54. Rich mond Pa ll ad ium. October 6,   p. 9    
55
0
It em. October 13, 1923. p. 1 c. 4-5.
56. Richmond Palladium. Novgmber 4, 1924. p. • ·c. 1 •
.3
57 • .Q.£. cit. November 1, 1924. p. 18 c. 1-4.
. .
I
ff I
BI9LIOGRi\PHY
Bohn, Franko "The Ku Klux <lan Interpreted"
The American Journal of Sociology. V. 30, n '.J. 30, January, 1925
pp. 3 85- 4U6 •
. Chalmers, David m. Hooded Americanism.
Doubleday & Company, Inc. New York, New York. 1i:J_65.
This book is probably the finest work ov 9 r done on the Klan.
As t he reader will see, this wor k is quoted from often.·
Du Bois, Lil. E. B. "The Shape of Fear"
North l\ merican Review •. V. 223, rna rch-l!l ay, 1926 •. pp . 291-308.
Duff us, Robert L. "The Ku Klux Klan in The fl1 idd le West"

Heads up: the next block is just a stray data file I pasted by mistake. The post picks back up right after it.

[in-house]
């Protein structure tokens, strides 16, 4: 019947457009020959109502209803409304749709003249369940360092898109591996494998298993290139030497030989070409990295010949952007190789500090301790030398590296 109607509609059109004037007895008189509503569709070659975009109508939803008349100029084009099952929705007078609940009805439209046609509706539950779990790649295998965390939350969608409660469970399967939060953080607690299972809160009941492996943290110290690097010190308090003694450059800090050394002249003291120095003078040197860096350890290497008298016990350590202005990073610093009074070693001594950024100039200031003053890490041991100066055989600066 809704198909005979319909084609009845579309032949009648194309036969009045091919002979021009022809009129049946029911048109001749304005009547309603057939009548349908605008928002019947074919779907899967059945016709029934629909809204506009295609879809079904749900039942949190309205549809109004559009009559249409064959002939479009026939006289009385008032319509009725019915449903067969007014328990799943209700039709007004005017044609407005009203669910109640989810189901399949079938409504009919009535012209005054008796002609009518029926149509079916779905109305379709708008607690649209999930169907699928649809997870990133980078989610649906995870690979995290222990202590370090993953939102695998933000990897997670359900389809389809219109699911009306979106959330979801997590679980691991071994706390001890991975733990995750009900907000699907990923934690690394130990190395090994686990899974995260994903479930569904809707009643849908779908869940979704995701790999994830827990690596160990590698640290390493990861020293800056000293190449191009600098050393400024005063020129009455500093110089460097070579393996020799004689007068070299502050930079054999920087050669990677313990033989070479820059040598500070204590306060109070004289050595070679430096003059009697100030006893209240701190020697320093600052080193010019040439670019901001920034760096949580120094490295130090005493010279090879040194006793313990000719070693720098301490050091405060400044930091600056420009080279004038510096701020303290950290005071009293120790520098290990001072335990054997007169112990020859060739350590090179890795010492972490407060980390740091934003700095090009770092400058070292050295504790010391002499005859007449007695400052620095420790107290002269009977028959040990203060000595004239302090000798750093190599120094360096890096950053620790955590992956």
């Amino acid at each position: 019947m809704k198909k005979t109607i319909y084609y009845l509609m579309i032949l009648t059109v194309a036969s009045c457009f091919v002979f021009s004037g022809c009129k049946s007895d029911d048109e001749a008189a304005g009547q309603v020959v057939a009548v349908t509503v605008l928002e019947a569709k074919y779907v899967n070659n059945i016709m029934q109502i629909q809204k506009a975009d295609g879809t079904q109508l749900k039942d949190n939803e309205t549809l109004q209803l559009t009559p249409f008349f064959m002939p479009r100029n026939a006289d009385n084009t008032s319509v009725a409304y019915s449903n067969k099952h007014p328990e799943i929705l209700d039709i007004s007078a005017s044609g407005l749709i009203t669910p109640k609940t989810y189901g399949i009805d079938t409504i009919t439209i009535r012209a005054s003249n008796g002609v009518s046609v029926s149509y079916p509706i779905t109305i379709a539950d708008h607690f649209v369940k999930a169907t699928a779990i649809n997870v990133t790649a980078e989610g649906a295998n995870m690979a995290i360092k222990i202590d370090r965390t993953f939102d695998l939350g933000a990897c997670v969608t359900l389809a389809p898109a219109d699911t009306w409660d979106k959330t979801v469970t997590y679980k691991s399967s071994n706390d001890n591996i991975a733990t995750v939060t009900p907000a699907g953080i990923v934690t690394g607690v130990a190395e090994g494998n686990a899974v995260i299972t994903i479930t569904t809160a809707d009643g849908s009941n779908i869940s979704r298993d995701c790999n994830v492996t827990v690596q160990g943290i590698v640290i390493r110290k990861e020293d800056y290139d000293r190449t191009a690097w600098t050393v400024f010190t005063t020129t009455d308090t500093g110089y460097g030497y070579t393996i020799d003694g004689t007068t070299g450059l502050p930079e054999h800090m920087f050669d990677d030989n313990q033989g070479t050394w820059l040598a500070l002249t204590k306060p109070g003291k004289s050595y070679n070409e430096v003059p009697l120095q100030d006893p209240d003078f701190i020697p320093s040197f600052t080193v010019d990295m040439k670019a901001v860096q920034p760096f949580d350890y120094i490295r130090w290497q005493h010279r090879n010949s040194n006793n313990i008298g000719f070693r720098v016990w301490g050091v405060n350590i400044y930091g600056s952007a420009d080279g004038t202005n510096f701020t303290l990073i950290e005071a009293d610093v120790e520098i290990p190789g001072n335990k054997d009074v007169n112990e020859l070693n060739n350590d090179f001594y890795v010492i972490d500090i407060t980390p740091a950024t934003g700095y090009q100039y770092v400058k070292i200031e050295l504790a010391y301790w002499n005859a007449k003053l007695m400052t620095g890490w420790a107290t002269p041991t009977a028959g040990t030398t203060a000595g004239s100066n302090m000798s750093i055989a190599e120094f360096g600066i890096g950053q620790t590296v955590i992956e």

lllork. v,·. 46, ffi ay-October, 1923 .. pp. 363-372 ..
Evans, Hira ri "The Ballots Behind The Ku Klux Klan"
  d ork. V. ·60, no 3. January, 1928. pp. 243-252.
.•.
Evans, H:iram Wesley. "The Klan's Fight For Americanism'!
North American Review. V •. 223. ( March-April-rnay, 1926.) pp. 33-63.
Harrison, fllorton·. "Gentlemen From Indiana"
Atlantic Monthly. V. 141. (1928) pp •. 676-636 ..
Literary Digest, The •. V. 78 •. September 15, 1923. pp. 12-14.
1
The Klan "Backs·" A College.'
Op. cit. V·. 90. August 14,. 1926. p •. 9 •.
"A r i g h t F or Freed om of The p·r e s s "
.9£.• cit •. V.· •• 94 •. August 13,. 1927. p. 10.
"Indiana's Political Scandal "
.Q.e • c it • V • . 9 5 • O c t o b e r 1 ,. 1 9 2 7 • p • 1 4 •.
"Indiana's Political House Clean,;ng"
Op .. cit. V. 97 • . April 28,. 1928 •. pp •. 8-9 •.
"A"- J.udicial Spanking For The Klan"
Op. cit.: v·. 124. October 9,. 1937 •. pp. 15-17.
II K K K"
Loucks, Emerson H •. The Ku Klux Klan in Pennsylvania •.
The Telegraph Press:-Harrisburg-;--pB"nnsylvania. 1936 ..
OriQinally written as a doctoral this book is
.an in-deoth study of the Klan's activl't1es in Pennsylvania
during the 1920's •.